Published on July 11th, 2016 | by Chris O'Connor
Kona First Impressions (PC)
Imagine being a detective in Canada, starting a new case with very little information save a lead… it’s a nice enough day, you head out to get some more information and a blizzard hits. Then you find the town you are trying to find more information from is deserted… things are slightly off. Welcome to Kona!
Kona is a survival game… a survival detective game. You start out with a few clues as to what you are supposed to do… then you explore and as you do so things go from normal to unnatural. There’s a great bit of pacing to the game… the mood and atmosphere don’t just change in an instant. There’s a gradual build up towards the unnerving events that have befallen the town. At first you are investigating the people… then you come across some otherworldly events and your investigation takes on a whole new level.
The visuals are gorgeous. I have to say that playing this made me miss my Oculus DK2 (I’m still waiting to be able to get a new VR headset). Kona just screamed to me VR. The effort put in to actually making your arms, legs and body visible really aid in the immersion into the game world. You have a great sense of being there in this environment. That feeling is ramped up a notch by the excellent sound scape. Your main mode of transport is your trusty car which is all snug and cosy, step outside to go and investigate a home or a landmark and you are met with the whistling/howling of the snow whisking around you, get inside a house and it’s relatively peaceful again save for a possible radio or TV left on, filling the air with it’s white noise or broadcast.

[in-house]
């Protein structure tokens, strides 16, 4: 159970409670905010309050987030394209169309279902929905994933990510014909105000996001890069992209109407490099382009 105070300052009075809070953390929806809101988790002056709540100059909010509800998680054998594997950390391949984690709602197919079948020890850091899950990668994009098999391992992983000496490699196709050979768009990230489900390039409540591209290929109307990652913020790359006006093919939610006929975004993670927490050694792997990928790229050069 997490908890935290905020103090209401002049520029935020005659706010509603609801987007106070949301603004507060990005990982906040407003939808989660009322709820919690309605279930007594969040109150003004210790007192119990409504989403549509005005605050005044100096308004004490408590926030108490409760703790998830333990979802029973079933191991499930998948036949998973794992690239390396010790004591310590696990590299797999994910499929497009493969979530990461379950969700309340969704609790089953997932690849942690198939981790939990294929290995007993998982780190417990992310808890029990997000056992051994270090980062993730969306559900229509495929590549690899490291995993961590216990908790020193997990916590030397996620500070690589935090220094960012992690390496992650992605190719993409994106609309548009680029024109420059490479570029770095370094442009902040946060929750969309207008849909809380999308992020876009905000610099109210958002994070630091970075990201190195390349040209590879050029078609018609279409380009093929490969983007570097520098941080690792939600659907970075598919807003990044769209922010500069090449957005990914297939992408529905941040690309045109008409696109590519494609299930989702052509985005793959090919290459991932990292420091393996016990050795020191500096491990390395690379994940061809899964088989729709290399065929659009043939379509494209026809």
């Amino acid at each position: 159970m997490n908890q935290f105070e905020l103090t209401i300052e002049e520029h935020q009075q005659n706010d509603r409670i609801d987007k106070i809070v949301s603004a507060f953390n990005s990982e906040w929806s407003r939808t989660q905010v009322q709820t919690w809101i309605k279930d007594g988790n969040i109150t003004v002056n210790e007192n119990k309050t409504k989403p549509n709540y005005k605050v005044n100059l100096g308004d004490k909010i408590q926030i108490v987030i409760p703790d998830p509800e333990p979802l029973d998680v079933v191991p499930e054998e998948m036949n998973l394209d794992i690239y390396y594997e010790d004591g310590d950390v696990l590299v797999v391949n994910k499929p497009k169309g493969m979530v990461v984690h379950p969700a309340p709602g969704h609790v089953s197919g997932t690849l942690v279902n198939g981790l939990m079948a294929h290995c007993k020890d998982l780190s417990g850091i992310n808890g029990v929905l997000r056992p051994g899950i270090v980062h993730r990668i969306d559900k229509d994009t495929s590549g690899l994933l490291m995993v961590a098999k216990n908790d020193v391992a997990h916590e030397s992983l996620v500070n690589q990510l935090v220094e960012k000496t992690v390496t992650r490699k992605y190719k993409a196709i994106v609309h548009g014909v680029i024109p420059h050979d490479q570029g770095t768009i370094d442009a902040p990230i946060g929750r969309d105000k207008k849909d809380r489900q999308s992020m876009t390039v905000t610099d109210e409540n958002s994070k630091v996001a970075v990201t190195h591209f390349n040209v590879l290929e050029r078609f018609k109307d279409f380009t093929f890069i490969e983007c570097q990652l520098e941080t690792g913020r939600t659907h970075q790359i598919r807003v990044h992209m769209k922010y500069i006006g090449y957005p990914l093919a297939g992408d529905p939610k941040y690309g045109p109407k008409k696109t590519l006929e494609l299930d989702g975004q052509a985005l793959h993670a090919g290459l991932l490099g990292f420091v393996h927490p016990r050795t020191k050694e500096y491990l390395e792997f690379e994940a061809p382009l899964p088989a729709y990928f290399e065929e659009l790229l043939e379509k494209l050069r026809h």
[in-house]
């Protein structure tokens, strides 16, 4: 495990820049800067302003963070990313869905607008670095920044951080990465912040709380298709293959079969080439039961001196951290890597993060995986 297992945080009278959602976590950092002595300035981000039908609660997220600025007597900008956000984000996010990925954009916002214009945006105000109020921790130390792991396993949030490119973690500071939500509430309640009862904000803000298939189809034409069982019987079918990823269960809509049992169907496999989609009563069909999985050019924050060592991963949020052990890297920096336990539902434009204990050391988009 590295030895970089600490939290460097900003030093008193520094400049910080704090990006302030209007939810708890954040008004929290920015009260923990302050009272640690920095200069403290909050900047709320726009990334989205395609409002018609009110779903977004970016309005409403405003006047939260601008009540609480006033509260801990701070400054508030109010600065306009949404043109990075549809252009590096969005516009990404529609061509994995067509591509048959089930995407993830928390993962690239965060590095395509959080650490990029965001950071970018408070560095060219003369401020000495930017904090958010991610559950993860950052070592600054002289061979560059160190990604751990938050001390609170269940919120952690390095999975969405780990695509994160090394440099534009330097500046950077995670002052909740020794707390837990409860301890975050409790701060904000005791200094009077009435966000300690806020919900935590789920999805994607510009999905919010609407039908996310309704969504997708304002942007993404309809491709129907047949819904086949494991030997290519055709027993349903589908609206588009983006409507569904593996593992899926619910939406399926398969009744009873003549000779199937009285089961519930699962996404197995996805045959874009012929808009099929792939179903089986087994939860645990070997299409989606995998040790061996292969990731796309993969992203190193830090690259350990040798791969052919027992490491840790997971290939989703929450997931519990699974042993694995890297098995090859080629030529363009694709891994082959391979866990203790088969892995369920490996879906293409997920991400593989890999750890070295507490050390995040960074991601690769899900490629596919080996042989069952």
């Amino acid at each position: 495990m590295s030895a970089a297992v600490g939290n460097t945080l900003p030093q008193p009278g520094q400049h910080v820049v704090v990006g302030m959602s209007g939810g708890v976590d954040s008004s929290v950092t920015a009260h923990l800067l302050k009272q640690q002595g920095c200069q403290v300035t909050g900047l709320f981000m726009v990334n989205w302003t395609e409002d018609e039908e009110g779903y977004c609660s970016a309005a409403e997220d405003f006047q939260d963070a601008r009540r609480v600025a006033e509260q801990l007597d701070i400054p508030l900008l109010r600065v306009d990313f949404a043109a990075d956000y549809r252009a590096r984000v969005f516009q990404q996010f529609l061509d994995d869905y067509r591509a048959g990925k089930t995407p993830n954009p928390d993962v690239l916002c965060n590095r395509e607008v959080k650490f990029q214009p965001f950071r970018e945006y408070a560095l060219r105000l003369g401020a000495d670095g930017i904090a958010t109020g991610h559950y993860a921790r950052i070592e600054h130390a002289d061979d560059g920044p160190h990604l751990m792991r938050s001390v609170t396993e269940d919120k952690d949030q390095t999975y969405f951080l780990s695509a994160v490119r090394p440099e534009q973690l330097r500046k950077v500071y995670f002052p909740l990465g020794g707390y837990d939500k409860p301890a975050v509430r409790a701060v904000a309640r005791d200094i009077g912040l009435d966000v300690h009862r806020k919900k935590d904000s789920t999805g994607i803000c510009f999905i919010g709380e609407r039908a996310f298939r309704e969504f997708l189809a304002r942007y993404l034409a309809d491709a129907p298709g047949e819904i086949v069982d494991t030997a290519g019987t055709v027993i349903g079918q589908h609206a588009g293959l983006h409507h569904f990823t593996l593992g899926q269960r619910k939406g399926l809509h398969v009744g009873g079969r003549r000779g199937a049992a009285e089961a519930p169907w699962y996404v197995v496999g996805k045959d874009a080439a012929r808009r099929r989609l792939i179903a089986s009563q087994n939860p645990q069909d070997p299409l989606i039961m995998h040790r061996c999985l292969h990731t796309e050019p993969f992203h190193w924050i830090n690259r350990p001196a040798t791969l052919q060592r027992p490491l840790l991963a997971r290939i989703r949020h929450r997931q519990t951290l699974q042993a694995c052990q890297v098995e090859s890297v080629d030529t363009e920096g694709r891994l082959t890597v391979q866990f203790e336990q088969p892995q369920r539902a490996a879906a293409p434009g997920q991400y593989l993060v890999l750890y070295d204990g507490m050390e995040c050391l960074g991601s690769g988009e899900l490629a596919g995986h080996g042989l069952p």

The developers own description sums it up “Northern Canada, 1970. A strange blizzard ravages Atamipek Lake. Step into the shoes of a detective to explore the eerie village, investigate surreal events, and battle the elements to survive. The first installment in a series of four games, Kona is a chilly interactive tale you won’t soon forget.” Which is another good point… I could be wrong but it’s rare that you get a game set in Canada, it’s a really pleasant change to be able to play in the North, enjoying the wilderness, the trees, the snow… the wolves!!!
This is why Indie games are great… they provide a new voice, a new style that we either haven’t seen before or a take on something that has been around but with a new twist. The survival genre has certainly been around for a while… you have the classic survival horror games like Resident Evil and Silent Hill specifically… in fact Silent Hill is what I was reminded of whilst playing Kona.
Silent Hill is far more nightmarish and it uses a fog/mist to keep your visibility low. Kona uses the blizzard in much the same way but it feels so much more natural and believable that it adds an extra level of unnervingness to the game. Silent Hill you can easily tell yourself is totally make believe… Kona retains a firm grounding in the natural world that when the unnatural occurs it is almost more jarring.
I’m really enjoying playing through Kona and can’t wait for the next stage. Definitely jump on board… the story teller/narrator approach works wonderfully too… like a real gumshoe story!